Forests aren’t the first thing that one thinks of when one mentions a garden, but, close observation of a forest will make it clear that a forest can be a garden. The trees provide protection and shade and have smaller trees beneath them. Then comes some shrubs below those smaller trees, followed by some large plants that like light. Close to the ground are the ground covers and shade loving plants. Fungi live underground and through all of those various plants run some vines and other long trailing plants. These are the seven layers of a forest.
A back yard often doesn’t have these layers, and if it does it doesn’t necessarily provide food, or at least food that one wants to eat. We were lucky that we had some mature fruit trees already on the property when we moved in. It only took a few small steps to get a forest garden going.
After our third year hear the forest garden has really taken off. We currently have a canopy, a low tree layer, a shrub layer, a herb layer, some perennial rhizomes, and some ground covering plants. This year we are planning on introducing some ves into the garden to see what happens. Last year some edible mushrooms were introduced. We don’t know if they have survived yet, this spring we will know.
OUR TREE INVENTORY
- Red Mulberry (Morus rubra)
- Apple (Malus pumila)
- Pear (Pyrus communis)
- Plum (Prunus domestica)
- Silver Maple (Acer saccharinum)
- Red Maple (Acer rubrum)
- Locust (ornamental Robinia sp.)
- European Linden (Tilia cordata)
- American Linden (Tilia americana)
- Box Elder (Acer Negundo)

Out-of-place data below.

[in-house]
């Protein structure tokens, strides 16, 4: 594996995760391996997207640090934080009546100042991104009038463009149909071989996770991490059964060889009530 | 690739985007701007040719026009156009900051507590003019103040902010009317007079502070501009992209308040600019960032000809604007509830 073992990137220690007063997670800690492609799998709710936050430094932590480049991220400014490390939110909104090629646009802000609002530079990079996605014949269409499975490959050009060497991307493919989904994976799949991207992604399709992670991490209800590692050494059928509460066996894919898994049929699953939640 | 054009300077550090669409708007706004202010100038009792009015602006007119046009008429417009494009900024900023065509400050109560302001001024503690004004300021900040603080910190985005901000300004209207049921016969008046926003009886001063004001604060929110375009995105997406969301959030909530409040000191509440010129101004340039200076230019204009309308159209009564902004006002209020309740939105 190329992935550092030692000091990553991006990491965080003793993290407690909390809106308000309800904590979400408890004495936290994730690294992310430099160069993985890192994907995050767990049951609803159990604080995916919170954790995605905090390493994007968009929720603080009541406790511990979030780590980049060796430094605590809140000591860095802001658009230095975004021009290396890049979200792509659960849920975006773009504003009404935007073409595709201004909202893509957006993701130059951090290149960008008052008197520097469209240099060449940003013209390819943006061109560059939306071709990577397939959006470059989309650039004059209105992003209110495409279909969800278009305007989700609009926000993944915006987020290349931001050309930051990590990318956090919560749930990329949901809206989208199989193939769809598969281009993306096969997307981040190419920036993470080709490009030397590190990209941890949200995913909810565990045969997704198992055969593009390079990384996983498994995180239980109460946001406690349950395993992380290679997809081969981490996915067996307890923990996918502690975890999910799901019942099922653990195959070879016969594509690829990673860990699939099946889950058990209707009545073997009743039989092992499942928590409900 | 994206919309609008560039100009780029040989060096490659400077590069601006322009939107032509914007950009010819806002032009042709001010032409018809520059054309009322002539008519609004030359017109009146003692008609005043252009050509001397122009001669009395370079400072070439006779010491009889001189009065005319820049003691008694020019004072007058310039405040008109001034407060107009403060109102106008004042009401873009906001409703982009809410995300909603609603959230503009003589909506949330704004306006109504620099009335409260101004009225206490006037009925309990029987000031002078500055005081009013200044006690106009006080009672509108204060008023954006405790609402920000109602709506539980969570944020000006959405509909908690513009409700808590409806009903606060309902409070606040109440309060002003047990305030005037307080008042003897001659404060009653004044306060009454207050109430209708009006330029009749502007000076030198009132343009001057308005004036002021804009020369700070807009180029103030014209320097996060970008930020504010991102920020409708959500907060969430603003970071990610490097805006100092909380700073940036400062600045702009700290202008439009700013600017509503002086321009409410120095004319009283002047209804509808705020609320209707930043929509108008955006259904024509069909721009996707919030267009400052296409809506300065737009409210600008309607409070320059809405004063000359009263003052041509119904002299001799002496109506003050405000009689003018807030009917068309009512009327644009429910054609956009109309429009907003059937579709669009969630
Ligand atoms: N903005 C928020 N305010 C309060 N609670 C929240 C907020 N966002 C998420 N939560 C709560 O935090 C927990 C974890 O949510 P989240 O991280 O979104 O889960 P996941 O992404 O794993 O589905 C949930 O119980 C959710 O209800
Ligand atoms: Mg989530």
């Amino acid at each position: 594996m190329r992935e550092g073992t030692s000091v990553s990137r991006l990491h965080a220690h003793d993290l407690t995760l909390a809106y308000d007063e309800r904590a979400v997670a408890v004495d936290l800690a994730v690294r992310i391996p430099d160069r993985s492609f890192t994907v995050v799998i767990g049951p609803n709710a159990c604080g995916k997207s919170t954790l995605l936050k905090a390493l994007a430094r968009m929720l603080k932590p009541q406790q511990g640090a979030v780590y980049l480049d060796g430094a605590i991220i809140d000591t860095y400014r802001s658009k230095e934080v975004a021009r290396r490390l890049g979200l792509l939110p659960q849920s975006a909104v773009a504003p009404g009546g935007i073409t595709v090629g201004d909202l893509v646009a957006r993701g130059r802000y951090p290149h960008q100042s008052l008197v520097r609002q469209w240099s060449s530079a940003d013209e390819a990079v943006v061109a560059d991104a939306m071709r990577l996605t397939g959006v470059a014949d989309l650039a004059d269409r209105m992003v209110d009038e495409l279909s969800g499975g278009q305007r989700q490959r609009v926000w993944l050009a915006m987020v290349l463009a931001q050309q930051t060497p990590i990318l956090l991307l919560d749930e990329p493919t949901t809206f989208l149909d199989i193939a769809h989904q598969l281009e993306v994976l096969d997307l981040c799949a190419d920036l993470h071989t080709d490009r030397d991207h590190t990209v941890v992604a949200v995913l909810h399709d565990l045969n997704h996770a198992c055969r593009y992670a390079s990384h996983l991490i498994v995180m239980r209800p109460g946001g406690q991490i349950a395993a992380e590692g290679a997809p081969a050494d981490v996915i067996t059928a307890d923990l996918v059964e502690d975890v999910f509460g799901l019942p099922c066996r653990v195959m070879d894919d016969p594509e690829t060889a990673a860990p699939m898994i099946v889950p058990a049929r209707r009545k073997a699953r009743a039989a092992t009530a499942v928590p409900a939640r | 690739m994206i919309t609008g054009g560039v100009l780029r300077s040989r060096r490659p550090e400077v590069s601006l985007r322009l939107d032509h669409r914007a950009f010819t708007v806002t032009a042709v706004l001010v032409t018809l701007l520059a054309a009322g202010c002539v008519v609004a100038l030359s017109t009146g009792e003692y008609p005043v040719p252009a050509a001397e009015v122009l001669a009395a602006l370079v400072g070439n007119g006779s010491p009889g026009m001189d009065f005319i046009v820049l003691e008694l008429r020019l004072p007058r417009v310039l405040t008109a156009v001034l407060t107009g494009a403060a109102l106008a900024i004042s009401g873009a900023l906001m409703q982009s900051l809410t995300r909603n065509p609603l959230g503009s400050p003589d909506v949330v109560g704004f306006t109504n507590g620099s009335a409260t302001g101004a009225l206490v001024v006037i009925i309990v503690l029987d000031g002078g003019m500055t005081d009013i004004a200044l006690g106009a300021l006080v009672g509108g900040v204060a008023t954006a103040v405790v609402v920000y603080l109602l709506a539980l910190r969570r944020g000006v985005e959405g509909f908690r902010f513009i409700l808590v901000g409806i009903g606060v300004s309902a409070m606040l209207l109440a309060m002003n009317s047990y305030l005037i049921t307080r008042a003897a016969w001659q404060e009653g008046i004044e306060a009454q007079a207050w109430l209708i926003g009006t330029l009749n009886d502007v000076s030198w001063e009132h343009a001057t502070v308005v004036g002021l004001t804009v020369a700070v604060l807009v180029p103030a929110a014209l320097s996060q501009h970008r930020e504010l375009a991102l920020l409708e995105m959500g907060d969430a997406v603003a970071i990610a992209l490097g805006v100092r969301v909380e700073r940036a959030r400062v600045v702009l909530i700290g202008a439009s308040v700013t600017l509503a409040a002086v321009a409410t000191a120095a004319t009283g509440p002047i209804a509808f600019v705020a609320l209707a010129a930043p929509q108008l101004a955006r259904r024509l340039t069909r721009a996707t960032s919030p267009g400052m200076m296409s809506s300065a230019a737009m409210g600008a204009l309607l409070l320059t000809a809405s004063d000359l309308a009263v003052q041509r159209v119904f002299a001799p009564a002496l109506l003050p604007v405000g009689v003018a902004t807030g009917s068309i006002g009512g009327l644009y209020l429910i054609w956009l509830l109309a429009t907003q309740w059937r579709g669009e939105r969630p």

- Sugar Maple (Acer saccharum)
- Red Oak (Quercus rubra)
- European Buckthorn (Rhamnus cathartica)
- Common Lilac (Syringa vulgaris)
- Scotch Pine (Pinus sylvestris)
- Red Pine (Pinus resinosa)
- Norway Spruce (Picea abies)
- Blue Spruce (Picea pungens)
- Eastern White Cedar (Thuja occidentalis)
- Gooseberry (Ribes grossularia)
- Red Currant (Ribes rubrum)
- Rose of Sharon (Hybiscus syriacus)
- Elderberry (Sambucus canadensis)
- Forsythia (Forsythia ovata)
- Honeyberry (Lonicera caerulea var. edulis) 2010
- Witch Hazel (Hamamelis virginiana) 2010
Permaculture defines grouping of plants in a forest garden as guilds. These plants work together at different times of the year and provide at least one beneficial quality to the garden. Selecting the right plants to go underneath a tree is essential. One of the best ways to learn this is to go into nature herself and look. See what is growing underneath a specific tree and see if there is a domestic variety that can be useful. Ideally these plants should also be perennials so they don’t have to be replanted every year.
For example the most common guild example in permaculture is the apple tree guild.
Some of the plants that can go under an apple tree include:
- daffodils (squirrel deterrent)
- onions and garlic (edible roots)
- comfrey (healing herb)
- yarrow (healing herb)
- nasturtium (edible flower)
- dill and fennel (edible herbs)
- dandelions (healing and edible wildplant)
- chicory (edible wildplant)
- plantain (healing and edible wildplant)
- clover (tea herb & nitrogen fixer for soil)
- strawberries (edible)
- shade beans (edible)
Some of these are edible, some make good teas, and others keep out unwanted squirrels. All are useful and can help nourish the tree.
There are some one-hundred foot spruce trees on the property which are our large trees. There was already a small orchard with apples, pears, and plums so at least we had the first and second layer provided for us. At the edge of this is also a maple tree that will eventually be used for syrup. In the spirit of not wanting to waste anything and trying to reuse as much as possibly we decided to save some shrubs that our neighbour was getting rid of and re-plant them.
This is what our main forest gardens consists of:
- apple trees
- pear trees
- plum trees
- red currant bushes
- gooseberry bushes
- onion garlic bulbs under one tree
- attempted to train a squash to climb up one tree
At the edges of some of the gooseberry and currant bushes we also planted some strawberries we also saved. There are two more guilds that we would like to establish with a Red Mulberry tree, and and Red Oak tree and the centre.